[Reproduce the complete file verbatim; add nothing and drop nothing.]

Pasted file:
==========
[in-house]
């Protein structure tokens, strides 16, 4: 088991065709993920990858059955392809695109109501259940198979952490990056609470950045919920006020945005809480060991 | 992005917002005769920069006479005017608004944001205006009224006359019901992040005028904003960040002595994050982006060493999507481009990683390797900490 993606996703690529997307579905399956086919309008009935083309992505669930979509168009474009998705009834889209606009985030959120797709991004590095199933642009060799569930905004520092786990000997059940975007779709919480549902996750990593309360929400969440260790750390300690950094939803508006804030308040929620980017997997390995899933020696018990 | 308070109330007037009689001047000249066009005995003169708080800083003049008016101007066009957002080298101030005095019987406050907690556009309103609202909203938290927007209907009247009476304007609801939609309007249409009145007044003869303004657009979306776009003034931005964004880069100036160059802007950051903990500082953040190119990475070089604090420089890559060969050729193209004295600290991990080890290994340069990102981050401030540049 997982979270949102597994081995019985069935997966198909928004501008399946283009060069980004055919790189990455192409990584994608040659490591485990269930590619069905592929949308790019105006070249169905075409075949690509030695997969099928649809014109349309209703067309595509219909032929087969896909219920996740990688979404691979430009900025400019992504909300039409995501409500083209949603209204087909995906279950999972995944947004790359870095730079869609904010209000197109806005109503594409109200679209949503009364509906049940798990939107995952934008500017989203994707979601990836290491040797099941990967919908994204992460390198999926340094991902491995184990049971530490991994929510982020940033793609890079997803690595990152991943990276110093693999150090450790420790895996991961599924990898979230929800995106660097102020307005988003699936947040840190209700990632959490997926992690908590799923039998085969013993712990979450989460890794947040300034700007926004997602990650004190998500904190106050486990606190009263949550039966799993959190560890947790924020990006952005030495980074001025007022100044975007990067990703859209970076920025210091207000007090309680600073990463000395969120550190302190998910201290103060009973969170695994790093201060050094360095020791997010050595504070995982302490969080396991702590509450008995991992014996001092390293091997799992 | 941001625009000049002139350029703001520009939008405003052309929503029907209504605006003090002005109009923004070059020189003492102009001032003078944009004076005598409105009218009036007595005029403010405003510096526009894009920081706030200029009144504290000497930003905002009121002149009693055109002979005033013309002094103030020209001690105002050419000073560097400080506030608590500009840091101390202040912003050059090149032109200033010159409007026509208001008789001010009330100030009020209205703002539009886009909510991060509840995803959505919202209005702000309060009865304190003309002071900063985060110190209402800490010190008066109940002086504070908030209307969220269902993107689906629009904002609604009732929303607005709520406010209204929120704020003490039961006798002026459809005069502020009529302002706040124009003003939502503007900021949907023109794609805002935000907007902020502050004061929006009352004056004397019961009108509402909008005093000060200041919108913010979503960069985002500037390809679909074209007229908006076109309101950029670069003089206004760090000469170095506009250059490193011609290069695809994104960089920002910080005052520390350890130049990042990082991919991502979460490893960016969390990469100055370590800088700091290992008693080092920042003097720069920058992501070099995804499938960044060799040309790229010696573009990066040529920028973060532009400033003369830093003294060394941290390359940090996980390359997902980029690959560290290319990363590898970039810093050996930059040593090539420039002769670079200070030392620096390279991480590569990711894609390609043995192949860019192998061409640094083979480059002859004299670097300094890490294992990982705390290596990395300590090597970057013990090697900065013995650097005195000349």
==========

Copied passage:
[in-house]
């Protein structure tokens, strides 16, 4: 088991065709993920990858059955392809695109109501259940198979952490990056609470950045919920006020945005809480060991 | 992005917002005769920069006479005017608004944001205006009224006359019901992040005028904003960040002595994050982006060493999507481009990683390797900490 993606996703690529997307579905399956086919309008009935083309992505669930979509168009474009998705009834889209606009985030959120797709991004590095199933642009060799569930905004520092786990000997059940975007779709919480549902996750990593309360929400969440260790750390300690950094939803508006804030308040929620980017997997390995899933020696018990 | 308070109330007037009689001047000249066009005995003169708080800083003049008016101007066009957002080298101030005095019987406050907690556009309103609202909203938290927007209907009247009476304007609801939609309007249409009145007044003869303004657009979306776009003034931005964004880069100036160059802007950051903990500082953040190119990475070089604090420089890559060969050729193209004295600290991990080890290994340069990102981050401030540049 997982979270949102597994081995019985069935997966198909928004501008399946283009060069980004055919790189990455192409990584994608040659490591485990269930590619069905592929949308790019105006070249169905075409075949690509030695997969099928649809014109349309209703067309595509219909032929087969896909219920996740990688979404691979430009900025400019992504909300039409995501409500083209949603209204087909995906279950999972995944947004790359870095730079869609904010209000197109806005109503594409109200679209949503009364509906049940798990939107995952934008500017989203994707979601990836290491040797099941990967919908994204992460390198999926340094991902491995184990049971530490991994929510982020940033793609890079997803690595990152991943990276110093693999150090450790420790895996991961599924990898979230929800995106660097102020307005988003699936947040840190209700990632959490997926992690908590799923039998085969013993712990979450989460890794947040300034700007926004997602990650004190998500904190106050486990606190009263949550039966799993959190560890947790924020990006952005030495980074001025007022100044975007990067990703859209970076920025210091207000007090309680600073990463000395969120550190302190998910201290103060009973969170695994790093201060050094360095020791997010050595504070995982302490969080396991702590509450008995991992014996001092390293091997799992 | 941001625009000049002139350029703001520009939008405003052309929503029907209504605006003090002005109009923004070059020189003492102009001032003078944009004076005598409105009218009036007595005029403010405003510096526009894009920081706030200029009144504290000497930003905002009121002149009693055109002979005033013309002094103030020209001690105002050419000073560097400080506030608590500009840091101390202040912003050059090149032109200033010159409007026509208001008789001010009330100030009020209205703002539009886009909510991060509840995803959505919202209005702000309060009865304190003309002071900063985060110190209402800490010190008066109940002086504070908030209307969220269902993107689906629009904002609604009732929303607005709520406010209204929120704020003490039961006798002026459809005069502020009529302002706040124009003003939502503007900021949907023109794609805002935000907007902020502050004061929006009352004056004397019961009108509402909008005093000060200041919108913010979503960069985002500037390809679909074209007229908006076109309101950029670069003089206004760090000469170095506009250059490193011609290069695809994104960089920002910080005052520390350890130049990042990082991919991502979460490893960016969390990469100055370590800088700091290992008693080092920042003097720069920058992501070099995804499938960044060799040309790229010696573009990066040529920028973060532009400033003369830093003294060394941290390359940090996980390359997902980029690959560290290319990363590898970039810093050996930059040593090539420039002769670079200070030392620096390279991480590569990711894609390609043995192949860019192998061409640094083979480059002859004299670097300094890490294992990982705390290596990395300590090597970057013990090697900065013995650097005195000349």